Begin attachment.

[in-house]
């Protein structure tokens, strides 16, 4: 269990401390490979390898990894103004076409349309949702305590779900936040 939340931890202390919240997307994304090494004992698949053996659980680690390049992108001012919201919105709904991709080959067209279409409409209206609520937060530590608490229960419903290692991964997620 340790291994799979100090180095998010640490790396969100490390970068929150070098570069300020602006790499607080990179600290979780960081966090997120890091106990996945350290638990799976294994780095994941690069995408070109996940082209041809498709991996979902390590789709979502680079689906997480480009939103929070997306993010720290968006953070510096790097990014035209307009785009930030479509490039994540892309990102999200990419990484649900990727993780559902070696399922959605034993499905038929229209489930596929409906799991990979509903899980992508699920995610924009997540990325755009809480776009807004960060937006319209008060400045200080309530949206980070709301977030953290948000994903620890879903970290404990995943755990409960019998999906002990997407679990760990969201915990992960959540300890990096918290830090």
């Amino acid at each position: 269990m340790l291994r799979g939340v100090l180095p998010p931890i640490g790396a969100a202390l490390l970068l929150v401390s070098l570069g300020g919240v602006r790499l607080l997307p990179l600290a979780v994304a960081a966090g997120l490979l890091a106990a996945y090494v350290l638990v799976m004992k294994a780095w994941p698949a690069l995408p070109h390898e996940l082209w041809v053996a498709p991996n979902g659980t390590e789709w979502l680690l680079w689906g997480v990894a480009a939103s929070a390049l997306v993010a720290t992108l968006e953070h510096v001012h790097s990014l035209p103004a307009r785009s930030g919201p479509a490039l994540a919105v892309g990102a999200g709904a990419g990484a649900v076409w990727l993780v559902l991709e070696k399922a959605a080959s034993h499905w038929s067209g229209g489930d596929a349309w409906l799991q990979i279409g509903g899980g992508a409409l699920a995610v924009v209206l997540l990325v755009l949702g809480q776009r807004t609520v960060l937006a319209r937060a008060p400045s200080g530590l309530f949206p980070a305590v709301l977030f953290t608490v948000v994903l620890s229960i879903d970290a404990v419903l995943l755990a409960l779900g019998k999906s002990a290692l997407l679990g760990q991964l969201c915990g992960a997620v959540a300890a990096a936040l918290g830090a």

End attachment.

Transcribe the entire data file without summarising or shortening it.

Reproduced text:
[in-house]
């Protein structure tokens, strides 16, 4: 269990401390490979390898990894103004076409349309949702305590779900936040 939340931890202390919240997307994304090494004992698949053996659980680690390049992108001012919201919105709904991709080959067209279409409409209206609520937060530590608490229960419903290692991964997620 340790291994799979100090180095998010640490790396969100490390970068929150070098570069300020602006790499607080990179600290979780960081966090997120890091106990996945350290638990799976294994780095994941690069995408070109996940082209041809498709991996979902390590789709979502680079689906997480480009939103929070997306993010720290968006953070510096790097990014035209307009785009930030479509490039994540892309990102999200990419990484649900990727993780559902070696399922959605034993499905038929229209489930596929409906799991990979509903899980992508699920995610924009997540990325755009809480776009807004960060937006319209008060400045200080309530949206980070709301977030953290948000994903620890879903970290404990995943755990409960019998999906002990997407679990760990969201915990992960959540300890990096918290830090």
């Amino acid at each position: 269990m340790l291994r799979g939340v100090l180095p998010p931890i640490g790396a969100a202390l490390l970068l929150v401390s070098l570069g300020g919240v602006r790499l607080l997307p990179l600290a979780v994304a960081a966090g997120l490979l890091a106990a996945y090494v350290l638990v799976m004992k294994a780095w994941p698949a690069l995408p070109h390898e996940l082209w041809v053996a498709p991996n979902g659980t390590e789709w979502l680690l680079w689906g997480v990894a480009a939103s929070a390049l997306v993010a720290t992108l968006e953070h510096v001012h790097s990014l035209p103004a307009r785009s930030g919201p479509a490039l994540a919105v892309g990102a999200g709904a990419g990484a649900v076409w990727l993780v559902l991709e070696k399922a959605a080959s034993h499905w038929s067209g229209g489930d596929a349309w409906l799991q990979i279409g509903g899980g992508a409409l699920a995610v924009v209206l997540l990325v755009l949702g809480q776009r807004t609520v960060l937006a319209r937060a008060p400045s200080g530590l309530f949206p980070a305590v709301l977030f953290t608490v948000v994903l620890s229960i879903d970290a404990v419903l995943l755990a409960l779900g019998k999906s002990a290692l997407l679990g760990q991964l969201c915990g992960a997620v959540a300890a990096a936040l918290g830090a």